What’s your number one website related goal? — To increase monthly traffic?
Company websites aren’t (with the odd exception) built to provide masses of people a place to hang out. Rather than traffic, you should be focusing on conversions and conversion rate. The website should be a sales engine that generates revenue, and traffic alone doesn’t guarantee that.
In this complete guide, we cover everything you need to know about conversions, conversion rate, and CRO. So that you could make your website traffic count, and turn the website into the effective buyer’s journey touchpoint that it’s supposed to be.
We’ll cover the following topics and more – if you have a question about conversions, don’t hesitate to get in touch!
Table of Contents
Conversions, conversion rate, and CRO explained
Let’s get on the same page first, by doing a quick recap on the definitions and meanings of key conversion terminology.
Conversion – A conversion is an action taken by website visitors that brings them closer to becoming a customer. Common conversion types include contact request, booked meeting, purchase, quotation request, webinar sign up, newsletter subscription, and more.
Conversion rate – Conversion rate is a metric that describes what percentage of website or landing page visitors completed a conversion. It provides critical insight to campaign and marketing performance.
CRO – CRO or conversion rate optimization is what you do to improve the website or landing page’s conversion rate. CRO often revolves around agile experimentation, for instance A/B-testing.
More detailed explanations in the article: What is conversion, conversion rate, and CRO?
A list of common conversion types
Not all prospects are equally ready to buy. That’s why it makes sense to provide multiple conversion types that require a different level of commitment.
Here’s a list of common conversion types:
- Request for quotation
- Contact request
- Demo request
- Purchase / order
- Content download
- Form submission
- Newsletter subscription
- Event / webinar sign up
- CTA click
Why should I care about conversion rate and CRO?
Conversion rate matters because it largely defines the success of your marketing activities. With a low conversion rate, much of the effort you put into campaigns will go to waste.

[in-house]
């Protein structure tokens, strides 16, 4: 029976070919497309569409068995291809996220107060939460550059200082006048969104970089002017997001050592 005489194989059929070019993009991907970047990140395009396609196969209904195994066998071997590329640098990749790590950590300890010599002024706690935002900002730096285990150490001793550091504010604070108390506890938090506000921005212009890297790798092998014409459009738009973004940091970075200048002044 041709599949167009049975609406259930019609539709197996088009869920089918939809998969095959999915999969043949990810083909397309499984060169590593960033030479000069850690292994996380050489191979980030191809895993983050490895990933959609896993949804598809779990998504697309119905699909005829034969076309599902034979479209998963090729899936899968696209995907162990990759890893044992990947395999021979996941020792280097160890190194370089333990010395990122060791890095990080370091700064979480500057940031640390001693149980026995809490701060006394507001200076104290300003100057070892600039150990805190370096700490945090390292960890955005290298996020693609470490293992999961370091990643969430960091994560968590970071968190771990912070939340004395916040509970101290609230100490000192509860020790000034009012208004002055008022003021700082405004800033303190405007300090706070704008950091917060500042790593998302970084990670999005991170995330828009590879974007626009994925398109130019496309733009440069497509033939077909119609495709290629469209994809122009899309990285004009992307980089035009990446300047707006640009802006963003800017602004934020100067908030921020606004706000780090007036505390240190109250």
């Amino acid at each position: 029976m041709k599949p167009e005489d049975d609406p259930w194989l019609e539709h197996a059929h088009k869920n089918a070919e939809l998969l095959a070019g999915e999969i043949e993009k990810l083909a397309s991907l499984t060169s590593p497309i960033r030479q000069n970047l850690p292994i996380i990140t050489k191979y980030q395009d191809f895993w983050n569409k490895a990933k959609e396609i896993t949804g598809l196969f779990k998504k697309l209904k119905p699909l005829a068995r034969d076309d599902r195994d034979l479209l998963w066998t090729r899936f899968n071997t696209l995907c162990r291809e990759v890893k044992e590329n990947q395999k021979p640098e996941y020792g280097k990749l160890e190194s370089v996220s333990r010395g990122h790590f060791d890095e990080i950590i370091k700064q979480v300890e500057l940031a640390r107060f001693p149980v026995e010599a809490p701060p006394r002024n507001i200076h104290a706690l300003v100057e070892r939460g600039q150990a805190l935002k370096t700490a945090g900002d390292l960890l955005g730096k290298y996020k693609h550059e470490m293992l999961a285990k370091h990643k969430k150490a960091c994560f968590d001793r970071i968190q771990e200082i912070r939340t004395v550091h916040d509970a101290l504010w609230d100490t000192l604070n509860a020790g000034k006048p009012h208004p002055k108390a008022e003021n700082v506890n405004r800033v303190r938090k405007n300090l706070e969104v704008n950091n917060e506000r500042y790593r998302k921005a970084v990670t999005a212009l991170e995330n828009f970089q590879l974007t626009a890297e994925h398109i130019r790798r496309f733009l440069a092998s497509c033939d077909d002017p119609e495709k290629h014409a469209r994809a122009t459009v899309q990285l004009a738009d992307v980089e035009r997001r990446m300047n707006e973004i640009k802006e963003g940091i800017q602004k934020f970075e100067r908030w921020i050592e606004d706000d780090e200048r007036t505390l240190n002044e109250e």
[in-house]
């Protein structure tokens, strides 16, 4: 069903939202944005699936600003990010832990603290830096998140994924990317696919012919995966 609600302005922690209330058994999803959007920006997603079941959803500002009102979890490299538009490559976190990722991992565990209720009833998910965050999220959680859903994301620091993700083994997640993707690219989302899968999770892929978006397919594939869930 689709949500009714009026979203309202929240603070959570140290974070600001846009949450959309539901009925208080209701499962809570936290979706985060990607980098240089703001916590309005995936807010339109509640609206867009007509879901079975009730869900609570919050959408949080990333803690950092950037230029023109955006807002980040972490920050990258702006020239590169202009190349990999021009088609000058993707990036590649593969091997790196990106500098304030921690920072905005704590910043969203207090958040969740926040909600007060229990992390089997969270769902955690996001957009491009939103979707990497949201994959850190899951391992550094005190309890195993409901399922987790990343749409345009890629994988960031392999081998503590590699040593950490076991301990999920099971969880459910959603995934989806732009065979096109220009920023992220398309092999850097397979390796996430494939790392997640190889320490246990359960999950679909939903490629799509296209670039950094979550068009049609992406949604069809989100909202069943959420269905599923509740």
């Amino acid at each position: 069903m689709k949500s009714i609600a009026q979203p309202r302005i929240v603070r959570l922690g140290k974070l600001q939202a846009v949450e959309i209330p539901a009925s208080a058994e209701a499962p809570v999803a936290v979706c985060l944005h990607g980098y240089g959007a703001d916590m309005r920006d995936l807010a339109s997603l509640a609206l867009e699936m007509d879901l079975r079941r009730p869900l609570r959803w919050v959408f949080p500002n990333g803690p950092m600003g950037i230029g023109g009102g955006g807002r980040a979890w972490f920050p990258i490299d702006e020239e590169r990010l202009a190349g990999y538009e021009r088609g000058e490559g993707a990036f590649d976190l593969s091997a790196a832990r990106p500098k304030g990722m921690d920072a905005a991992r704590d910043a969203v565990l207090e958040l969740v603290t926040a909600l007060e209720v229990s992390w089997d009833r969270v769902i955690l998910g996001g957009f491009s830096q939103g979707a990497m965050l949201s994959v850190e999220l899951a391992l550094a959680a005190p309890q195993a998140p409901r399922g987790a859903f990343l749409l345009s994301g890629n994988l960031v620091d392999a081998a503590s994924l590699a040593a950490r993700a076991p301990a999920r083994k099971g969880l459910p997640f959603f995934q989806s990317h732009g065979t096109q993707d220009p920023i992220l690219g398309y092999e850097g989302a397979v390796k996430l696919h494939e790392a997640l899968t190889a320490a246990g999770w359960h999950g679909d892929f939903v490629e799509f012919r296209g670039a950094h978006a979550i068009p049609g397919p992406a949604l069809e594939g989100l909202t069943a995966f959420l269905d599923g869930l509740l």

Pouring money into ads is easy. Getting more traffic to your website with ads is easy. The easy things rarely have the biggest impact.
By focusing on CRO (conversion rate optimization), you will have a broader impact on the results of all your marketing activities. When you’re able to convert more, it will also make more sense to drive more traffic to the website.
In practice, CRO helps you to acquire new customers and get more repeat purchases from existing ones. It also helps improve your return on ad spend (ROAS) and drag down customer acquisition costs (CAC).
Conversion KPIs – how to measure conversion performance
Conversions are at the core of results-focused marketing, which means that you want to track your performance by following certain KPIs.
Here’s a list of central conversion KPIs:
- Total number of conversions (for a page or campaign)
- Conversion rate (%)
- CPA (cost per acquisition)
- Conversion value
- Conversion ROI
- Sales funnel metrics
Find examples with calculations in this article: Conversion KPIs – How to Measure Conversion Performance.
How to calculate conversion KPIs
Conversion rate (%)
To calculate conversion rate, you need to know the number of conversions and the number of visitors on the pages of interest.
Cost per acquisition (CPA)
To calculate CPA (for conversions), you need to know the number of conversions from the campaign of interest, as well as how much money you spent on the campaign.
Conversion value is an estimation about (1) how likely it is that a conversion will turn into a purchase or customer relationship, and (2) what the purchase or customer relationship will be worth on average.